Roasted Eggplants with Homemade Tomato Sauce and Grated Fresh Parmesan This dish of roasted eggplants, tomato sauce and fresh parmesan is nicely seasoned with garlic and olive oil, served with basil leaves and arugula salad. For 4 people : Ingredients: 2 large Eggplants Homemade tomato sauce Fresh shredded Parmesan Breadcrumbs 6-8 Basil leaves and arugula salad for decoration Homemade tomato sauce ingredients: Large can of whole peeled tomatoes 1 tablespoon of olive oil, 2 cloves of garlic, 2 onions, 1 bay leaf, 1 tablespoon of oregano, salt & pepper to taste. Steps to make the tomato sauce: Cook sliced onions in hot olive oil for 5 minutes 2. Add cloves of smashed garlic, cook for another 2 minutes 3. Add the full content of peeled tomatoes, 1 bay leaf, 1 teaspoon of dried oregano, salt and pepper and cook on a slow fire for 50 min Steps to bake eggplantes: 1. Slice eggplants crosswise into 0.5 cm thick slices; 2. Lay on a baking paper on a baking tray & sprinkle each slice with a drop of olive oil; 3.Heat the oven up to 200 degrees and bake the eggplants for 20 minutes turning them once after ten minutes; 4. In a baking dish put a layer of eggplants, tomato sauce and grated parmesan; 5. Form 2 or 3 layers and coat the top layer with breadcrambes; 6. Bake at 200 degrees for 40 minutes; 7. Serve with basil leaves and seasoned arugula salad. Bon appetite!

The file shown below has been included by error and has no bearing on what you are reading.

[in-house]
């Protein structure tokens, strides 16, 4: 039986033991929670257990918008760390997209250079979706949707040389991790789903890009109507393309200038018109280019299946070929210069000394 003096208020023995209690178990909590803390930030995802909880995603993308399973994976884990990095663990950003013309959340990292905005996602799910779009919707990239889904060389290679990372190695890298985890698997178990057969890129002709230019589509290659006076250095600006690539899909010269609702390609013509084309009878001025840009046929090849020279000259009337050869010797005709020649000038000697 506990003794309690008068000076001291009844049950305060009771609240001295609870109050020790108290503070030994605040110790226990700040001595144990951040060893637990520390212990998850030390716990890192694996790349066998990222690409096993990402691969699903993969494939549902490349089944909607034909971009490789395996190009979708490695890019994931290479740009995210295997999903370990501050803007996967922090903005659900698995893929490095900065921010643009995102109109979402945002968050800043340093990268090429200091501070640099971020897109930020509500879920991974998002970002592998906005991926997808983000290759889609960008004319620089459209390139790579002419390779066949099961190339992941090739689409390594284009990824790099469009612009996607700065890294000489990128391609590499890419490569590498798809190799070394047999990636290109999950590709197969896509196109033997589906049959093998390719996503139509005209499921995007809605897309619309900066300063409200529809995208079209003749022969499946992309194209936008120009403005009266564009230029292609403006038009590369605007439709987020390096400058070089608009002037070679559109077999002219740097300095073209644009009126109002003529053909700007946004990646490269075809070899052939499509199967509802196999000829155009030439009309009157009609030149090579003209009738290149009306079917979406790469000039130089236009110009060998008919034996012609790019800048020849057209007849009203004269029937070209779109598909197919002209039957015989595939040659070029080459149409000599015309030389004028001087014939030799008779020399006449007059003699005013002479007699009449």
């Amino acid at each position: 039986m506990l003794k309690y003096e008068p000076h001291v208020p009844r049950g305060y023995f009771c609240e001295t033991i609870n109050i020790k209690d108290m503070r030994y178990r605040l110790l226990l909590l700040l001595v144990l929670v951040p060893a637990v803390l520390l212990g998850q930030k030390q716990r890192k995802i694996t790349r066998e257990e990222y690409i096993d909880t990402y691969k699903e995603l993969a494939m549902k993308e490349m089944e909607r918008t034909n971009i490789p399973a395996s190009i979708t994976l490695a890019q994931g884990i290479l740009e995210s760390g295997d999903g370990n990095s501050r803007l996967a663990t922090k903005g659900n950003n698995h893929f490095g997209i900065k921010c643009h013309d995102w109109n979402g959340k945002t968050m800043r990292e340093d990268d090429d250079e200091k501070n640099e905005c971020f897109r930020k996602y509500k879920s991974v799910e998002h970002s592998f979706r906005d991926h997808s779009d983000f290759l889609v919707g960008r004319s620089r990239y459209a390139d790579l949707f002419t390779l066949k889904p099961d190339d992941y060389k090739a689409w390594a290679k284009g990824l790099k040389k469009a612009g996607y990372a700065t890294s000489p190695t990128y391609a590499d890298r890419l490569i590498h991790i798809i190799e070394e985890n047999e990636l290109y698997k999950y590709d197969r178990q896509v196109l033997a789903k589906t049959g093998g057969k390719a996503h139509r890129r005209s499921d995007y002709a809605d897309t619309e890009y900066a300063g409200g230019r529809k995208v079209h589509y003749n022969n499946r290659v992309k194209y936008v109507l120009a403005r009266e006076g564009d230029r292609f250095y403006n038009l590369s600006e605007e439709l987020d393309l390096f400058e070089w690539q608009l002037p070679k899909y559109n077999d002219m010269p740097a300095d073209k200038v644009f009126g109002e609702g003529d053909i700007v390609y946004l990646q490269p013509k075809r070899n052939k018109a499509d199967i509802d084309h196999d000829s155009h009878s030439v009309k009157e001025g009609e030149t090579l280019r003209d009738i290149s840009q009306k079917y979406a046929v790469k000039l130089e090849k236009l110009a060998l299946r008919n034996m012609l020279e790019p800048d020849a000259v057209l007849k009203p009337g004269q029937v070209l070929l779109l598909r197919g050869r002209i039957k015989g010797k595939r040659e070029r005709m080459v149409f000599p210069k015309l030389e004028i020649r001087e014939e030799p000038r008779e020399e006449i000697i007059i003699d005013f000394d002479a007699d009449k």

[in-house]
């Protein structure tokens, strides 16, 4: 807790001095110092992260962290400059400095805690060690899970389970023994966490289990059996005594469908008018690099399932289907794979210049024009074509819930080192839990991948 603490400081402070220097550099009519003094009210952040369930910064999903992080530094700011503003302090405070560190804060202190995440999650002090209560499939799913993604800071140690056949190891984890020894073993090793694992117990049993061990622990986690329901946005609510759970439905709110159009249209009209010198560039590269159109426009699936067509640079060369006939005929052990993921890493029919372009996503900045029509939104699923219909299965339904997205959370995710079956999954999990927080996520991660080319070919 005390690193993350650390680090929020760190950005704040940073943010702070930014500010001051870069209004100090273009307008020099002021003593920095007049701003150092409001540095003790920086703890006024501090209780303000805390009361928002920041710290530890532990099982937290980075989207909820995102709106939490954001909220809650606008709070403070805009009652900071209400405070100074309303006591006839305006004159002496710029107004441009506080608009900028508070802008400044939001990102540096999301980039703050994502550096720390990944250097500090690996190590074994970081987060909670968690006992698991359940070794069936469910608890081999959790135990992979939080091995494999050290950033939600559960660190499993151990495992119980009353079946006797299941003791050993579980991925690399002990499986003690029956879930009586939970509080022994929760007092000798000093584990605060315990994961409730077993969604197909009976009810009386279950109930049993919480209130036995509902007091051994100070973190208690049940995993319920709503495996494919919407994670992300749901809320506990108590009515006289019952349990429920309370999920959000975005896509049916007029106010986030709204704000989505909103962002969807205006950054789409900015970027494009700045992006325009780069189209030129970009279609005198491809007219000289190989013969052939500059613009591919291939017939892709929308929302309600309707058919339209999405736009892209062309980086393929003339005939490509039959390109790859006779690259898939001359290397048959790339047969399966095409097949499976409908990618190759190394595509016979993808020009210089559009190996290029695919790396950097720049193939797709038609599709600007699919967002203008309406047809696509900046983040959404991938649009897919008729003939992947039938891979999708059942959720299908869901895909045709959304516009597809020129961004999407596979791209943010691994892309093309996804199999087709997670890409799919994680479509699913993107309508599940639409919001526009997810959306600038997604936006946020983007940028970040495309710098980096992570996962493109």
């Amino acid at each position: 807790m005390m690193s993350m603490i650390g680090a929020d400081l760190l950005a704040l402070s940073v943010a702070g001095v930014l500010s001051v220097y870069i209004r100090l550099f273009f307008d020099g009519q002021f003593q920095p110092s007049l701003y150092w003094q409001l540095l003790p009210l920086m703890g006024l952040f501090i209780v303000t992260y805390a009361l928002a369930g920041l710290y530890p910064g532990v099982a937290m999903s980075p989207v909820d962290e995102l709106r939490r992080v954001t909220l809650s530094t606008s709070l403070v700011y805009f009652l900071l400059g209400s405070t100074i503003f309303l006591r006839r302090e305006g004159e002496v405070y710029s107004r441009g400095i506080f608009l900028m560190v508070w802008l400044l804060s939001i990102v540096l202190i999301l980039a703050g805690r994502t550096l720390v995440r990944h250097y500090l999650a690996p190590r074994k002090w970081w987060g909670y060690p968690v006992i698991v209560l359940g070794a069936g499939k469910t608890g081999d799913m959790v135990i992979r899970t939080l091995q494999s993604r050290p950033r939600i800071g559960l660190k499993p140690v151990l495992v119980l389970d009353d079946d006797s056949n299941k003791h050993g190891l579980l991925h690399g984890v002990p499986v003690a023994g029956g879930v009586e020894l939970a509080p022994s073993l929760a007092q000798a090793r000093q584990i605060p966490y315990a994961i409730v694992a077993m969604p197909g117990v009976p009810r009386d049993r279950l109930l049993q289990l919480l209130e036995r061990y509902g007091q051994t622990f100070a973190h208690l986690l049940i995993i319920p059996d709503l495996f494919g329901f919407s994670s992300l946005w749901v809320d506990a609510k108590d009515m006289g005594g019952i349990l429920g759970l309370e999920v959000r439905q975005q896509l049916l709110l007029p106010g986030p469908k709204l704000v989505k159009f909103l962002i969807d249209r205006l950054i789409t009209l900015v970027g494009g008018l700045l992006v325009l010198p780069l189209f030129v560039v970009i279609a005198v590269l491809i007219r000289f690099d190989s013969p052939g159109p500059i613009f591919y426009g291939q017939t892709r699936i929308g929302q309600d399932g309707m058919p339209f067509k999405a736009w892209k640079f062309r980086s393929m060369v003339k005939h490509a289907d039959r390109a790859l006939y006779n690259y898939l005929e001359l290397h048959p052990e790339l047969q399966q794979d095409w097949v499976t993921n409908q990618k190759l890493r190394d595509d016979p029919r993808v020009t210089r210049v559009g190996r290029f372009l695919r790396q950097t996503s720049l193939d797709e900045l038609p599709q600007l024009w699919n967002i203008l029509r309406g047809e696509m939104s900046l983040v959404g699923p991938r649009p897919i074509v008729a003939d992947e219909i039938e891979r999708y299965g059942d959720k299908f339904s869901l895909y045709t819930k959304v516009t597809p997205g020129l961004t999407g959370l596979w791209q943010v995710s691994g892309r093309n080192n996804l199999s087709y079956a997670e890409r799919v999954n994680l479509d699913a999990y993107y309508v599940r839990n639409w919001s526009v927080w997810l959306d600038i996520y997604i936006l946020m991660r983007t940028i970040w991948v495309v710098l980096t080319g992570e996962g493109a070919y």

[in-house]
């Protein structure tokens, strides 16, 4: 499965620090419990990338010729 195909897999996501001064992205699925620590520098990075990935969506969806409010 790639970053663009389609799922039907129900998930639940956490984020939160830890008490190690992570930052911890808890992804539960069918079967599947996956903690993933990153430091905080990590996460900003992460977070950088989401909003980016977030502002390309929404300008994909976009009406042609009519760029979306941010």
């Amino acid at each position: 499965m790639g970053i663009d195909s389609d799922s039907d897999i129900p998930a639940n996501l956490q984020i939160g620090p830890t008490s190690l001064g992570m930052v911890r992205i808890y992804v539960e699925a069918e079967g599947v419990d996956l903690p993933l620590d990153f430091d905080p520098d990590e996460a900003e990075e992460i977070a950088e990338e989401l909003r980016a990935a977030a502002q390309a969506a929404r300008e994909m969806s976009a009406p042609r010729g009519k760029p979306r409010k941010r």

Fermented, foraged, whole-grain and invigoratingly herbal, the flavors of the moment are straight out of Central and Eastern Europe. Why does this old-world food seem so right-now? (published in The Wall Street Journal http://www.wsj.com/articles/how-slavic-became-the-flavor-of-the-moment-1478110466) SUPER BOWL | Silesian dumplings in carrot broth (kluski slaskie), served at Apteka in Pittsburgh. PHOTO: F. MARTIN RAMIN/THE WALL STREET JOURNAL, FOOD STYLING BY SARAH KARNASIEWICZ, PROP STYLING BY CARLA GONZALEZ-HART By SARAH KARNASIEWICZ Updated Nov. 2, 2016 3:48 p.m. ET 30 COMMENTS STICK-TO-YOUR RIBS stews, vegetables simmered into submission, doughy dumplings as chubby and pale as a child’s fist: Mention Eastern European food to most Americans, and these are the images they’ll conjure. Never mind that at its largest, the U.S.S.R. covered one-sixth of the earth’s land, swallowing spice routes and diverse empires that were sustained by much more than pork and potatoes. Twenty-five years after the dissolution of the Soviet Union—and with more than 14 million Russian, Ukrainian and Polish Americans among us—popular notions of Slavic food have remained largely frozen in amber. SEE THE RECIPES Blame it on cultural baggage: The Slavic penchant for hospitality has always been most vigorously practiced at home, and the privations of life behind the Iron Curtain during most of the last century hardly made for a robust restaurant culture. Nevertheless, a new generation of stateside chefs is embracing Central and Eastern European ingredients and techniques, putting fresh—dare I say hip?—spins on a colorful cuisine that ranges far beyond stereotypical babushka cooking. At Apteka, a modern Polish restaurant […]